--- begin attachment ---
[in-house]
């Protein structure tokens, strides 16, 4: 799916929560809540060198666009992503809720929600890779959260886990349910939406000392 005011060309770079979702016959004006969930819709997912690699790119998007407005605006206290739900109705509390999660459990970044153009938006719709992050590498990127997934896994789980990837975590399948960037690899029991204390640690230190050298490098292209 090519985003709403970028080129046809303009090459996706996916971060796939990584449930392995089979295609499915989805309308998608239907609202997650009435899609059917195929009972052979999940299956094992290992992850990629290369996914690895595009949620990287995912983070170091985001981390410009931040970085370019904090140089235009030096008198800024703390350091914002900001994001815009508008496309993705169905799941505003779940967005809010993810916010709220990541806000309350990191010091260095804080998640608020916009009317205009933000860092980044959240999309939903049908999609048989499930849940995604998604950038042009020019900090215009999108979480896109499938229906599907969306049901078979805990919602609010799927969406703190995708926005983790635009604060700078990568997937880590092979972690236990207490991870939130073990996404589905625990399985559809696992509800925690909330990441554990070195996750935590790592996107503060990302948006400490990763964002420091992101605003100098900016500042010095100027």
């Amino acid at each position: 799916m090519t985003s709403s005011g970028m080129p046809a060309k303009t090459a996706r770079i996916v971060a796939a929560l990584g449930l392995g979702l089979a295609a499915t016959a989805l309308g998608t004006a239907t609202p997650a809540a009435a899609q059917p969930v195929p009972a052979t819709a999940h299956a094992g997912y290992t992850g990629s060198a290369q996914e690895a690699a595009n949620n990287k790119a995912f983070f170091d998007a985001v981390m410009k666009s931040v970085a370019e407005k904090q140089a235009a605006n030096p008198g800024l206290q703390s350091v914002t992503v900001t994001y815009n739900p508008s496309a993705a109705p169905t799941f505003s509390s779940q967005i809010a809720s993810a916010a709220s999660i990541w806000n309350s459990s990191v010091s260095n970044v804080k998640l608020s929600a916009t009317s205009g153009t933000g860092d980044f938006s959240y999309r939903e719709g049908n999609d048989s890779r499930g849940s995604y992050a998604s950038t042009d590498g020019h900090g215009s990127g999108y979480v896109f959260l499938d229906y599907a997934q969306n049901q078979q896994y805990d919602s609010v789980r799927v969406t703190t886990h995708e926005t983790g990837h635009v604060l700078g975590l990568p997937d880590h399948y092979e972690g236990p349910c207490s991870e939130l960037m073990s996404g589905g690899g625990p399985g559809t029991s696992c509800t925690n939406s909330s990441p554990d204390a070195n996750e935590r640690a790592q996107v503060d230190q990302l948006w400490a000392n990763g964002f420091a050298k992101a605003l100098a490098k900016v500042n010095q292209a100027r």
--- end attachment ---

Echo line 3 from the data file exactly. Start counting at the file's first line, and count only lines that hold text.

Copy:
């Amino acid at each position: 799916m090519t985003s709403s005011g970028m080129p046809a060309k303009t090459a996706r770079i996916v971060a796939a929560l990584g449930l392995g979702l089979a295609a499915t016959a989805l309308g998608t004006a239907t609202p997650a809540a009435a899609q059917p969930v195929p009972a052979t819709a999940h299956a094992g997912y290992t992850g990629s060198a290369q996914e690895a690699a595009n949620n990287k790119a995912f983070f170091d998007a985001v981390m410009k666009s931040v970085a370019e407005k904090q140089a235009a605006n030096p008198g800024l206290q703390s350091v914002t992503v900001t994001y815009n739900p508008s496309a993705a109705p169905t799941f505003s509390s779940q967005i809010a809720s993810a916010a709220s999660i990541w806000n309350s459990s990191v010091s260095n970044v804080k998640l608020s929600a916009t009317s205009g153009t933000g860092d980044f938006s959240y999309r939903e719709g049908n999609d048989s890779r499930g849940s995604y992050a998604s950038t042009d590498g020019h900090g215009s990127g999108y979480v896109f959260l499938d229906y599907a997934q969306n049901q078979q896994y805990d919602s609010v789980r799927v969406t703190t886990h995708e926005t983790g990837h635009v604060l700078g975590l990568p997937d880590h399948y092979e972690g236990p349910c207490s991870e939130l960037m073990s996404g589905g690899g625990p399985g559809t029991s696992c509800t925690n939406s909330s990441p554990d204390a070195n996750e935590r640690a790592q996107v503060d230190q990302l948006w400490a000392n990763g964002f420091a050298k992101a605003l100098a490098k900016v500042n010095q292209a100027r």